Wednesday I saw a break in the weather coming. I rallied myself for a solo mission, choosing something fairly modest from my Cascade wish-list. Watson's Traverse is what Lowell Skoog calls the traverse of Mt. Baker, from Glacier Creek road, up the Coleman-Deming route, and down the Park glacier on the northeast side; Ptarmigan ridge takes you back to Heather meadows and the upper parking lot of Mt. Baker ski area. You can read about the history of the traverse here.
Glacier creek road is snow-covered for two miles below the Heliotrope trailhead. I started at 5AM and chugged up the road, trying to pace myself: it's 8,500 feet of vertical gain from the car to the summit. From the trailhead I veered up the so-called Canadian Direct, following Grouse Creek straight toward Heliotrope Ridge. Here I traveled along the debris of a monstrous avalanche which in all likelihood destroyed the fine new bridge they put in last year. Some of the debris up near the crown was up to two meters along its sharp, angular edges. That was one big hard slab!
The Coleman Deming, predictably, was filled-in and straightforward. All the landmarks appeared in subdued relief; Pumice ridge was less of a ridge than usual, and I was able to skin right up it. The Roman Wall, too, offered easy travel.
From the summit I chose not to drop directly onto the Park; the headwall, although enticing, is quite steep and had been in the sun for a few hours already. I skied instead down the Cockscomb to where I could reasonably gain the Park proper. As expected, this east-facing slope produced some vigorous wet slides when I ski cut it. A few judicious turns got me across the bergshcrund. Then I floated down 3,500' of May powder. I was speechless, and a little bit tired.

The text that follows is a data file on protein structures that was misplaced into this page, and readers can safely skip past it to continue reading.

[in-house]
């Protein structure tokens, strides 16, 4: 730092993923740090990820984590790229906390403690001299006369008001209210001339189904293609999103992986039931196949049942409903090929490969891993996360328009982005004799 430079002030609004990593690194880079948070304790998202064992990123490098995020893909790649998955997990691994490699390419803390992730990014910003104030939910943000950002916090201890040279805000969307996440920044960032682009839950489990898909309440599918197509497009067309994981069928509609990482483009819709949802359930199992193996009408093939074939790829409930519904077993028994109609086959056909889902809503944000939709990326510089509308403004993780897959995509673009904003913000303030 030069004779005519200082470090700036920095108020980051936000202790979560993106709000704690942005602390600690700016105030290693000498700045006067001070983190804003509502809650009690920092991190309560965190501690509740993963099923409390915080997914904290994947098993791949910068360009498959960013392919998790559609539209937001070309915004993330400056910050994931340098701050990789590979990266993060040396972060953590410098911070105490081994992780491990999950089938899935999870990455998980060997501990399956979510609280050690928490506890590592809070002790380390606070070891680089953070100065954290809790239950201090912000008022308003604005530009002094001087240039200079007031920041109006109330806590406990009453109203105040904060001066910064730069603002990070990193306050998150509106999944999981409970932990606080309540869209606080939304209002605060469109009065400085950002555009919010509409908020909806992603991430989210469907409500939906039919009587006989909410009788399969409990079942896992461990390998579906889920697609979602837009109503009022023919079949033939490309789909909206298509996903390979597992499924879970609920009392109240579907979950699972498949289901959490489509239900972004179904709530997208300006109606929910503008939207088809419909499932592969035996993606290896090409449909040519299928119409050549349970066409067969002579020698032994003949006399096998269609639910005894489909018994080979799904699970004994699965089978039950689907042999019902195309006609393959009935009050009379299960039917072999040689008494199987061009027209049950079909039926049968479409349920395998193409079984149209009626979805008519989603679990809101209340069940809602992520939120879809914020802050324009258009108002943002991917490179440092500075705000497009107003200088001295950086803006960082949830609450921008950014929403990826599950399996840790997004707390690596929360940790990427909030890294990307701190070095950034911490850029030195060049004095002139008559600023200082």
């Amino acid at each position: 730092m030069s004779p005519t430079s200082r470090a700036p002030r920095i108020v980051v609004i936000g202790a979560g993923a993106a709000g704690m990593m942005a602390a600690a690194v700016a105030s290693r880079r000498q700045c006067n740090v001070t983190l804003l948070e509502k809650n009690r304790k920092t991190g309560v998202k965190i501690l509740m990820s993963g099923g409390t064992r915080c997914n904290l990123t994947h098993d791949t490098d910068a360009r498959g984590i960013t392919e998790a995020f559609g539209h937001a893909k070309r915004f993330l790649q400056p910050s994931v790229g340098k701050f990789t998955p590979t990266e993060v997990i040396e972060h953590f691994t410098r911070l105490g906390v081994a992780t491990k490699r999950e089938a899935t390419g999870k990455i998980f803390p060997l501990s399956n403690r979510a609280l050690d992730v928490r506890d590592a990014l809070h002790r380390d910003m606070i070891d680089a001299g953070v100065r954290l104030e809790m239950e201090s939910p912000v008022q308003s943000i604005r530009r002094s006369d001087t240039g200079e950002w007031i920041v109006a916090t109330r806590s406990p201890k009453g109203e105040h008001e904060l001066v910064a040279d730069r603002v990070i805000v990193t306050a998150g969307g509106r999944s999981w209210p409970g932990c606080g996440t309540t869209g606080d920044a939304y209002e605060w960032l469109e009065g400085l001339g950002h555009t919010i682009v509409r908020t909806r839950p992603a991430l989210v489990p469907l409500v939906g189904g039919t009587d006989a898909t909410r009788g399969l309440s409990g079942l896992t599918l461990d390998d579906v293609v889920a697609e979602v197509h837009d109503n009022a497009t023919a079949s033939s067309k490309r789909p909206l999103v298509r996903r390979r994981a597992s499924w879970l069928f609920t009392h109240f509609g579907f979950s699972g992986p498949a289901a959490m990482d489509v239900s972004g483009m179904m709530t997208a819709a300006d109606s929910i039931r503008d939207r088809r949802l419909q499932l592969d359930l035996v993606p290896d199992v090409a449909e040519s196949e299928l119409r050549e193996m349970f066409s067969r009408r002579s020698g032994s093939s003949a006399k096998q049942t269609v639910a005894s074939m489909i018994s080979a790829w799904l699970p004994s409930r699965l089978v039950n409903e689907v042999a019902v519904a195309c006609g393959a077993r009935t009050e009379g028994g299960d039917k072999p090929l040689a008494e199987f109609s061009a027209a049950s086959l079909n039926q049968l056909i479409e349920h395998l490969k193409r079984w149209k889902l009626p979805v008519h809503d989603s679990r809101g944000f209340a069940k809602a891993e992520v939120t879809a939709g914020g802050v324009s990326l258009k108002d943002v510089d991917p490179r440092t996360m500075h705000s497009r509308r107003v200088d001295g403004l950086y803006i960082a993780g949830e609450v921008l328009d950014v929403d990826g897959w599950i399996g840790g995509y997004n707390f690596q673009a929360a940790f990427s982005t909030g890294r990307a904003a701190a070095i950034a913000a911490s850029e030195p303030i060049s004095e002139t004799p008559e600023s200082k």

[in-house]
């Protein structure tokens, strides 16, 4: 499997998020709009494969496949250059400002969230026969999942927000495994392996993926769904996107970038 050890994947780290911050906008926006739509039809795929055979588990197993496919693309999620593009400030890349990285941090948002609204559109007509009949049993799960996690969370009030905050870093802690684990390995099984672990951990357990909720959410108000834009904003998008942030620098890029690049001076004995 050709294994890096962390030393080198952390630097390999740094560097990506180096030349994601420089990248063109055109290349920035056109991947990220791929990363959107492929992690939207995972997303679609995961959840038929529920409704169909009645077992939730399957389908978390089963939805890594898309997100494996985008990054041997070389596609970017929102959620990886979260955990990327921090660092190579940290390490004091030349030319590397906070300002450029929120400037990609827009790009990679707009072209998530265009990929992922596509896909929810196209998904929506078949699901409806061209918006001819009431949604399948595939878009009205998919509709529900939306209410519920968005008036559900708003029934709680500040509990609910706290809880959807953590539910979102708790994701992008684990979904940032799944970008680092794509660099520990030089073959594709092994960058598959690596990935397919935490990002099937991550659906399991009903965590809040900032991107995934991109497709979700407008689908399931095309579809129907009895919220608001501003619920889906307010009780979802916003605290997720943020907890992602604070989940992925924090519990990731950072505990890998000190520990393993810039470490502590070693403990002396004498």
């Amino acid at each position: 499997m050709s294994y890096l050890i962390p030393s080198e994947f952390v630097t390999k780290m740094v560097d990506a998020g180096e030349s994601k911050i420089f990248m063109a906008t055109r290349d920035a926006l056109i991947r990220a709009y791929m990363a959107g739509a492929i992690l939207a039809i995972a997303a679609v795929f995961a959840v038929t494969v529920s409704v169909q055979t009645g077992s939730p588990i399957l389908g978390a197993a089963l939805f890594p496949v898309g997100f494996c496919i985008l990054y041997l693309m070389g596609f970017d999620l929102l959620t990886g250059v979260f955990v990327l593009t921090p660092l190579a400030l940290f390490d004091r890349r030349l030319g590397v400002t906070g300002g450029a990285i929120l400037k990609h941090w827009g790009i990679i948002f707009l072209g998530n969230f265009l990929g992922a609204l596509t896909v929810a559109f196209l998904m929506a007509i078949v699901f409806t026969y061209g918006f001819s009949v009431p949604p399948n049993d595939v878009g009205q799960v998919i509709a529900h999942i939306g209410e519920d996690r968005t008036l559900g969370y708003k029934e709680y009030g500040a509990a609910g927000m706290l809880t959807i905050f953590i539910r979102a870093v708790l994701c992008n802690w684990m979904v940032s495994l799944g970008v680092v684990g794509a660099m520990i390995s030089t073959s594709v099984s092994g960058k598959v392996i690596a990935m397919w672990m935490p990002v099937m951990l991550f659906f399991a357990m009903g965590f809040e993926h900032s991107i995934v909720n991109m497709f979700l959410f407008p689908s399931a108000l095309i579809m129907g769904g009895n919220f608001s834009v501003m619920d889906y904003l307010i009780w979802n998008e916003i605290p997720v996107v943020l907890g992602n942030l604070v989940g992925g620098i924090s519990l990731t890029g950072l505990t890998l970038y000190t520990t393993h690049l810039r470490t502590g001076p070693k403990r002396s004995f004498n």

Although it's nearly 8 miles, the exit to Heather Meadows only took 2 hours. With careful gliding and a bit of sidestepping, I managed to do it with only 25 minutes of skinning. In true spring conditions, I am sure that one could do as Lowell Skoog did and make it from the summit to the parking lot without donning skins at all. Looking back over my shoulder, I couldn't help but think it would be a beautiful way to approach the mountain some day.
The trip totalled 18 miles and 9,500' of climbing, which makes it a little easier to sit still today. It's raining again in Seattle, and Mt. Baker is back in the clouds.